Aspen, CO – When you’re a little kid in a mountain town, hucking air and dropping into steeps is just what you do. As a little ripper in Crested Butte, you don’t even need a terrain park – the mountain’s natural terrain provides all of that. Crested Butte kids were as home dipping their tips into Headwall as they were walking to school in the tiny old mining town tucked away in the West Elk Mountains north of Gunnison, Colo.
Little Aaron Blunck was all of 18 months old when dad and grandpa (who started the Crested Butte Ski School) put him on skis. At five years old, he was already captivated by X Games. By age eight, he was competing. At 15, he won bronze in the inaugural Youth Olympic Games.
Through it all, he was just a kid having fun. That’s what sport is about to Aaron Blunck. And at the prime of his competitive years (he’s now 20), he’s becoming refocused on fun. “For me, skiing is a way to escape. Doing anything on skis is so much fun for me.”
But his lifetime passion for X Games is unbounded. “When I was growing up that’s the one part of the ski season I would look forward to the most,” said Blunck. “For days I would do nothing but watch TV – my eyes glued to the screen, basing my whole life around X Games.” If he had a hockey game on an X Games night, mom was tasked to watch TV and relay important runs to dad, who was hockey coach, to pass on to Aaron.
Names like Tanner Hall, Simon Dumont, Tom Wallisch – they were idols to Aaron. “For me, it wasn’t so much that they were role models. I just looked up to them as skiers. Those were the dudes I wanted to be when I grew up. I told my parents ‘hey, that’s who I want to be – that’s how I want to ski.'”
Growing up on one of Colorado’s gnarlier mountains, Blunck didn’t have a lot of park rats as friends. His buddies were big mountain skiers. And they tore up the mountain with little Aaron in tow.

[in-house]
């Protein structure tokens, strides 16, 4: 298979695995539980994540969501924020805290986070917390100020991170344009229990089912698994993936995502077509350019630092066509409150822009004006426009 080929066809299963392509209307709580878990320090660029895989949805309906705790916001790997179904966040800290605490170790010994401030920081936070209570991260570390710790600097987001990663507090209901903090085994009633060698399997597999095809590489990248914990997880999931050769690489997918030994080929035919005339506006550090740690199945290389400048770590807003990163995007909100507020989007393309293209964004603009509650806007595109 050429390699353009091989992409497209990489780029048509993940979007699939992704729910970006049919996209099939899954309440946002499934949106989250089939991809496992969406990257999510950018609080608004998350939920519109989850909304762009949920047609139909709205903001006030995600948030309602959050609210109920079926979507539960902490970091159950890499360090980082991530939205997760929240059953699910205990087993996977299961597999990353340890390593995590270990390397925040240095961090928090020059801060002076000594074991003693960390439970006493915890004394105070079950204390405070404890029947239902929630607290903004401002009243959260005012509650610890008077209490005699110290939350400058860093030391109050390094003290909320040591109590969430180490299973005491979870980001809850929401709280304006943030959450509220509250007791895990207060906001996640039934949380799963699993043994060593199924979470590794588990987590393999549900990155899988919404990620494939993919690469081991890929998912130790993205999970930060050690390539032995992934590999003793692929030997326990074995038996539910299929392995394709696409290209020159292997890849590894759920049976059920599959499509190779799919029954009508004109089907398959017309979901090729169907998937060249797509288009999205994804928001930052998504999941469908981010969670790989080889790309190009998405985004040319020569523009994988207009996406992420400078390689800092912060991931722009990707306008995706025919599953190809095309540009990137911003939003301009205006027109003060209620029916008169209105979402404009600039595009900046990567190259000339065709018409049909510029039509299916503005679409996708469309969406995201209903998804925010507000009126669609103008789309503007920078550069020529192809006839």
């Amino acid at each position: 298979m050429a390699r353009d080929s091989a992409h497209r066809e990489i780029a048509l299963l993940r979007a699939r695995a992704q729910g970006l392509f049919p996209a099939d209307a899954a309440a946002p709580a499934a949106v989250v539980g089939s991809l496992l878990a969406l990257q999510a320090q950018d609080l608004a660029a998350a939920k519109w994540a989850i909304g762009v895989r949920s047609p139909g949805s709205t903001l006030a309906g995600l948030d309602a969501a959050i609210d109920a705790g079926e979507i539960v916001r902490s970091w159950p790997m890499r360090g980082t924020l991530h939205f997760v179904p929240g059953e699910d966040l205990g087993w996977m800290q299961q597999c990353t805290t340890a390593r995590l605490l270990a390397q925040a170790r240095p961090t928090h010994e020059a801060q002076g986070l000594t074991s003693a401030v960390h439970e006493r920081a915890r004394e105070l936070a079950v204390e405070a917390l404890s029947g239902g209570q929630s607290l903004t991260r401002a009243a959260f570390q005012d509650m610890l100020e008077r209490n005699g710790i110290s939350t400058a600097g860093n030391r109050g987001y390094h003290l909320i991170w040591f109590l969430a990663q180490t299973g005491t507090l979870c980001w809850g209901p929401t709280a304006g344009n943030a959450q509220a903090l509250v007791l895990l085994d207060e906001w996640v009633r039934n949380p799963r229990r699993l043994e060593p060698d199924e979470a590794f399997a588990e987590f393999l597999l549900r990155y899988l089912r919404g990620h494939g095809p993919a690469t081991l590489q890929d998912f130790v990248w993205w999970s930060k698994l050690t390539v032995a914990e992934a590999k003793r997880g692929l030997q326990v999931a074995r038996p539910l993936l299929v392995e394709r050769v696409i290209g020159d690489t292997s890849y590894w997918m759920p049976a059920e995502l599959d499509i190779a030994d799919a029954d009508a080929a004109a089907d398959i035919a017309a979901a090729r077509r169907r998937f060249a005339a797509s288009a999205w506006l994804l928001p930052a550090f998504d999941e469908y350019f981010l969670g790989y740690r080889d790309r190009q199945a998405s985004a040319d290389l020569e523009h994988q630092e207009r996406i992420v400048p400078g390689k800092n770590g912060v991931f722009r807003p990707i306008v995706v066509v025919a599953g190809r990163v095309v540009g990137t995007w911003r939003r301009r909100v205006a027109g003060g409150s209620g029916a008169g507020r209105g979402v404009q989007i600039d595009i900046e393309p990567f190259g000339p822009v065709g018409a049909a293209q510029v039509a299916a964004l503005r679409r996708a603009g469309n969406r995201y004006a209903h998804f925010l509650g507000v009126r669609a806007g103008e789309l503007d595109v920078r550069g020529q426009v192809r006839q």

Over the years, Blunck would parlay those big mountain skills. His Youth Olympic Games medal grew into an X Games invitation. In the newly minted sport of Olympic freeskiing, he was one of the first picks by new sponsor The North Face as part of its pro team. He was seventh in the Sochi halfpipe behind teammate David Wise who took gold. Last season he notched another breakthrough with a win at the U.S. Grand Prix in Park City.
But if you’re a kid who grew up mesmerized by your sport’s version of the Super Bowl, there was really only one title that meant that much to you.
A couple of Friday nights ago, Aaron Blunck was chilling at the start before his final X Games run in Aspen. The first run was a bit of a lackluster show for the field. Canada’s Noah Bowman was the only one of 11 skiers to ski a clean run. Blunck was well back in the pack. But it was also wide open for challenge. It was a tough pipe with steep, icy walls.
He could have easily packed it in and downgraded his run just to go clean. But that wasn’t his style.
“I wasn’t going to change it at all,” he said. “It’s X Games – biggest event of our sport, I’m was going to go for broke and crash or go for broke and land.”
Standing at the top looking down into the lights, memories of those Friday nights at the family home in Crested Butte – eyes glued to the TV – came rushing back. No stress. This was what he lived for.
“When I’m in the start gate I just think about having fun – it’s just another day of skiing,” said Blunck. “I just thought of that when I was dropping in for the second run that I’m out here skiing with my very best friends in the world. It’s just another day on the hill.”
As the TV cameras rolled, Blunck pointed his Armada skis into the superpipe. First trick, a right side 720. Check. Next a switch 900 left side. Bango – that was the pivotal point.
“After hitting that left side 900, I knew I had the rest of my run dialed in,” said Blunck. “I said to myself, ‘the run is yours – just go for it.’ It was autopilot from there.” Switch right side 1080 into another left side 900, capping it all off with a right side double cork 12.
In his fifth year of trying, it was the first clean run he had ever landed. And it was golden!
In the finish was mom Lisa, dad Michael, brother Nolan and a host of family and friends. Every one of them held a special spot in their hearts for that young boy who r
ipped around Crested Butte – the kid who had a dream. They remembered those countless Friday and Saturday nights eyes glued to ESPN. They learned names of tricks they had never even imagined. And they grew to love this dreamer who was unstoppable in his pursuit of fun.
As his fellow competitors embraced him like brothers, Aaron’s eyes focused on his family in the crowd.
“It was truly something very special to me,” he said.
“We did it guys!”